The law was structured that way, but again, I've never seen a receipt for captured booty in a Confederate service file. A number of years ago I went through a partisan ranger battalion and its successor regiment record by record and wrote about what I found. Never saw anything like this.
If you review CSRs of ordnance officers, you will find records of weapons found on the field turned over to him.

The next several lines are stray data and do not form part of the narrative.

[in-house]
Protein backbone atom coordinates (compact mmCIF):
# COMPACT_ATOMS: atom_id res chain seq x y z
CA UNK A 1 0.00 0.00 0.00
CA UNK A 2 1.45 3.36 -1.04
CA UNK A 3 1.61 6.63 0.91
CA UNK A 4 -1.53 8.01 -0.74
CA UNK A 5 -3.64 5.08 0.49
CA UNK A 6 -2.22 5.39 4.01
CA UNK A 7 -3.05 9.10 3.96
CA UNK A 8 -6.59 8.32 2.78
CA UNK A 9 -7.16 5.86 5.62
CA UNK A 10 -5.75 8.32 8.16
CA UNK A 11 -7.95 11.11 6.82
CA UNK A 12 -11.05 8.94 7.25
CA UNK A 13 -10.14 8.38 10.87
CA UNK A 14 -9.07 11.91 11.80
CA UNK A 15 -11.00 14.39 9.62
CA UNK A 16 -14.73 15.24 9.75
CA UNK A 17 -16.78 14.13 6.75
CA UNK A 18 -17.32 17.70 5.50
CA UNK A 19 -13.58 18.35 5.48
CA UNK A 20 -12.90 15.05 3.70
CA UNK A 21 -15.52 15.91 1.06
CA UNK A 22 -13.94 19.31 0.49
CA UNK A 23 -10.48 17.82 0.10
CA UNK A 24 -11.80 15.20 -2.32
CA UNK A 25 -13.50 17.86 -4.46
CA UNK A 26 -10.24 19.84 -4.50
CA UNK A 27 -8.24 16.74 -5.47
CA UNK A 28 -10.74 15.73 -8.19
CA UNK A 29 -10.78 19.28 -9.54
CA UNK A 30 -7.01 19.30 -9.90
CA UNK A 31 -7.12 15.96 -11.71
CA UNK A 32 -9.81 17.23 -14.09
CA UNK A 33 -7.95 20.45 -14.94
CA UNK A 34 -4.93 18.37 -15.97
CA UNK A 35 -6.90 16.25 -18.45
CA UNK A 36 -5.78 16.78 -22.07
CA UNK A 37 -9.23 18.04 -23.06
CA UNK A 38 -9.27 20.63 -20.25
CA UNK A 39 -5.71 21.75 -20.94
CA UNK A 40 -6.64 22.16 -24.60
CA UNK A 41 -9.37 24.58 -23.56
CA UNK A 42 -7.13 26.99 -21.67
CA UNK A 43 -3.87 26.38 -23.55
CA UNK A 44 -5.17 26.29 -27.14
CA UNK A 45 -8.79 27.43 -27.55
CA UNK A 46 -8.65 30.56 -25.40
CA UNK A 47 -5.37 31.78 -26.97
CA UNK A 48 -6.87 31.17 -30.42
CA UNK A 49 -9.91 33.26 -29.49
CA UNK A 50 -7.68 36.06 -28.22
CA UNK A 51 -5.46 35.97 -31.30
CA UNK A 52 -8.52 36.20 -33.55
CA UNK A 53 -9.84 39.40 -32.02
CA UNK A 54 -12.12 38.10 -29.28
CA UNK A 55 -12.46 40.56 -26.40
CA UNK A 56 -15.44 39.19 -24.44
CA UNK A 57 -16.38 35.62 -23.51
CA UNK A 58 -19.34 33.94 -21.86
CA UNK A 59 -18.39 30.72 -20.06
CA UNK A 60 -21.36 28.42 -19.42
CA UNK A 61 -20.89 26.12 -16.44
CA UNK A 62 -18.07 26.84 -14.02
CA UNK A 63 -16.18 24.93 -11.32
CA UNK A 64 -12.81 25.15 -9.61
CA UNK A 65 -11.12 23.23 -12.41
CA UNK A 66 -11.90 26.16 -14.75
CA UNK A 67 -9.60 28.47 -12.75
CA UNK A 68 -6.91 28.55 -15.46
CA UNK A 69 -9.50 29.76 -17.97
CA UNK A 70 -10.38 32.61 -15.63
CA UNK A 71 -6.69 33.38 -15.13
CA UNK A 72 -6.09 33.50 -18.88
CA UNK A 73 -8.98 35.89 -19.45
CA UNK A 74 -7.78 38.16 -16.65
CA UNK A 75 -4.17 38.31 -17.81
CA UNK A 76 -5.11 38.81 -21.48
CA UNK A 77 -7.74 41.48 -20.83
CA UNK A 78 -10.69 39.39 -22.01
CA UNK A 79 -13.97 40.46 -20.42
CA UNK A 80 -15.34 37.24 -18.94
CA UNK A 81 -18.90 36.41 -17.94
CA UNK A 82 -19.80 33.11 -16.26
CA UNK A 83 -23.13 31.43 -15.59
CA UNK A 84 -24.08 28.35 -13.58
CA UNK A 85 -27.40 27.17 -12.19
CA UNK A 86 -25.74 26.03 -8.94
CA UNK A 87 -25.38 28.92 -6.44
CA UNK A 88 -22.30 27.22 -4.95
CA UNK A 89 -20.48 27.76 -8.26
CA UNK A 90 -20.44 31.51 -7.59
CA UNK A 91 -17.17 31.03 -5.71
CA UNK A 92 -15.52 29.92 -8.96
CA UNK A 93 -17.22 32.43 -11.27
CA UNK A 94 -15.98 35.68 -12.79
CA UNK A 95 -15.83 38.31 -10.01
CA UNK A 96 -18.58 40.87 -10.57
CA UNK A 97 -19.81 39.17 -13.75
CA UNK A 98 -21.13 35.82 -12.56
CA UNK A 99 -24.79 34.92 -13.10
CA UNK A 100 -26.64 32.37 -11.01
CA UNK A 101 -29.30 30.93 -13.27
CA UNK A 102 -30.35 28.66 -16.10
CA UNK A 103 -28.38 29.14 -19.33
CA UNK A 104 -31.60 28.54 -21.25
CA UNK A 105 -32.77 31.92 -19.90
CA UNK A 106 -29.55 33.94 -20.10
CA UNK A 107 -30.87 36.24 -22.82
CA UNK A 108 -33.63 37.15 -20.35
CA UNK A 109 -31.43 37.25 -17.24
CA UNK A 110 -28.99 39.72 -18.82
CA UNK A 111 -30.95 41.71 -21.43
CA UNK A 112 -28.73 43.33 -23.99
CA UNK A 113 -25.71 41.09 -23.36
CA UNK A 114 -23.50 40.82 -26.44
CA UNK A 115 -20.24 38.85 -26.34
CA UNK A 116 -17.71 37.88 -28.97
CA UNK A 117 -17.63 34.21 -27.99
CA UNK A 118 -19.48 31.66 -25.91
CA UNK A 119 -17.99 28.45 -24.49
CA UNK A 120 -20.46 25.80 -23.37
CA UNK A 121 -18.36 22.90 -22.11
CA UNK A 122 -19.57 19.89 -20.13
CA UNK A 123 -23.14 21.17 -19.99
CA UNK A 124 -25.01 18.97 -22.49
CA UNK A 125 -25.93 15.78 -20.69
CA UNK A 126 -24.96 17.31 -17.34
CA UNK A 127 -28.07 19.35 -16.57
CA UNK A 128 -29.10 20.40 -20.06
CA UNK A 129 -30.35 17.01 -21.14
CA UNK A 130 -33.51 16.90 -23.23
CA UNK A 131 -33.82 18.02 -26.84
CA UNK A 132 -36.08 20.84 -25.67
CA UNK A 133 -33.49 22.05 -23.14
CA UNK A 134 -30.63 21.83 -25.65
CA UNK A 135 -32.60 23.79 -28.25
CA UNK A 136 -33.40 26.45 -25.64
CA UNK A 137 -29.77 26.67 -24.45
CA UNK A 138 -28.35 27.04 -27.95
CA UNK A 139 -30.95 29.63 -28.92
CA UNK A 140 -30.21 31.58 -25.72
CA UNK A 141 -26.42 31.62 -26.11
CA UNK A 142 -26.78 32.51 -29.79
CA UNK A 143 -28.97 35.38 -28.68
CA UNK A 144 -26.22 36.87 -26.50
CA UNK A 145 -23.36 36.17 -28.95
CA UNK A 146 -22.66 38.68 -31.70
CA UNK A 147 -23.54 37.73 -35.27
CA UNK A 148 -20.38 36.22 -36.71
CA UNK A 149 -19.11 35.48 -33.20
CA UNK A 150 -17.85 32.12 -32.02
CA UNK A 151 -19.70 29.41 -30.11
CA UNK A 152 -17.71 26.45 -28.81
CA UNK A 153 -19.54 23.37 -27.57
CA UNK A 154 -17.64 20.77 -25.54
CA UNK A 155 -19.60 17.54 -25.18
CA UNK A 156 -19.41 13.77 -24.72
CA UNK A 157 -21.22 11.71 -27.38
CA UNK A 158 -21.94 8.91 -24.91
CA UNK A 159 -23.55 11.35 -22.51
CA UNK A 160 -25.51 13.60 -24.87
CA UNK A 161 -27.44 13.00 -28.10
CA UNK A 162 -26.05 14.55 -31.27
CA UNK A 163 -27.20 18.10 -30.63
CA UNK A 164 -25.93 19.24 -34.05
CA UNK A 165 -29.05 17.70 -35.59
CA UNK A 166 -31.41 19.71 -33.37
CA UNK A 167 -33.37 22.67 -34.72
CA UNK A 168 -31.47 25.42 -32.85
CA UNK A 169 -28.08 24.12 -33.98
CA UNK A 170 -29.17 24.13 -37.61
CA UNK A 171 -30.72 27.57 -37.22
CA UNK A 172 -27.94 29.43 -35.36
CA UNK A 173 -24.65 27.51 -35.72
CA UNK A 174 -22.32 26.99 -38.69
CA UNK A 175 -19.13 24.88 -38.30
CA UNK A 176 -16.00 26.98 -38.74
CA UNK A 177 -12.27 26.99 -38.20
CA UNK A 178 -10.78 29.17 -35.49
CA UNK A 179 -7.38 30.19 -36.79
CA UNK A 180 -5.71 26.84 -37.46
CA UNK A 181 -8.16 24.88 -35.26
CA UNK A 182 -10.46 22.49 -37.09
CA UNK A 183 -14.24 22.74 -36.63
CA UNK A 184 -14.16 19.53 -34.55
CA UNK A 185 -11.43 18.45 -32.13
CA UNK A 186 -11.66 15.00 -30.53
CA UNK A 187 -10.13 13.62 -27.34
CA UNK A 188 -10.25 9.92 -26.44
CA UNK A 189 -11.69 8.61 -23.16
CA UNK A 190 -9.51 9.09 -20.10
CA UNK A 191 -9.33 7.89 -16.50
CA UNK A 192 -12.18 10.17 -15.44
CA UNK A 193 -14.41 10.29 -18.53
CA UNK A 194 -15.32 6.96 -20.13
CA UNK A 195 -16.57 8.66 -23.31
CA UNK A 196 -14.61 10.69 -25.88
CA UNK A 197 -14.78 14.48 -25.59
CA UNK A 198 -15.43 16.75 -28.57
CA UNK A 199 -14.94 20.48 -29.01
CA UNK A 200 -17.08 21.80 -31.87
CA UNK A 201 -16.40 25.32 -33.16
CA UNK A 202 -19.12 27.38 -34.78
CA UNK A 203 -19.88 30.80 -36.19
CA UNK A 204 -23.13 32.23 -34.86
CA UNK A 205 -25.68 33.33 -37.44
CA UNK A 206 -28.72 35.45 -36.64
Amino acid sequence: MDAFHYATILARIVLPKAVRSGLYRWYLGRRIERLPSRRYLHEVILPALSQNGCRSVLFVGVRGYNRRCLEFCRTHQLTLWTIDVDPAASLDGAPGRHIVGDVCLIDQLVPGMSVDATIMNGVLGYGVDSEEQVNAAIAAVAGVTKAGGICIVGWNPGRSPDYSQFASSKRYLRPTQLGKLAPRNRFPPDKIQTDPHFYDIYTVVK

Even Early's army in the Shenandoah filed monthly inspection reports -- brigade, division and corps; infantry, cavalry and artillery. There are columns on the report for officers and men actually present at inspection, and a 'remarks' column on the far right of page 5, I believe, to explain the absence of certain groups of men on picket details &c.
The last ANVa are for February 1865, filed at the end of that month or early March 1865. Obviously the military situation at the end of March 1865 didn't allow for any more reports to be made. For what it's worth, the parole rolls written by each unit of Joe Johnston's army in North Carolina were composed on standard CSA muster roll forms.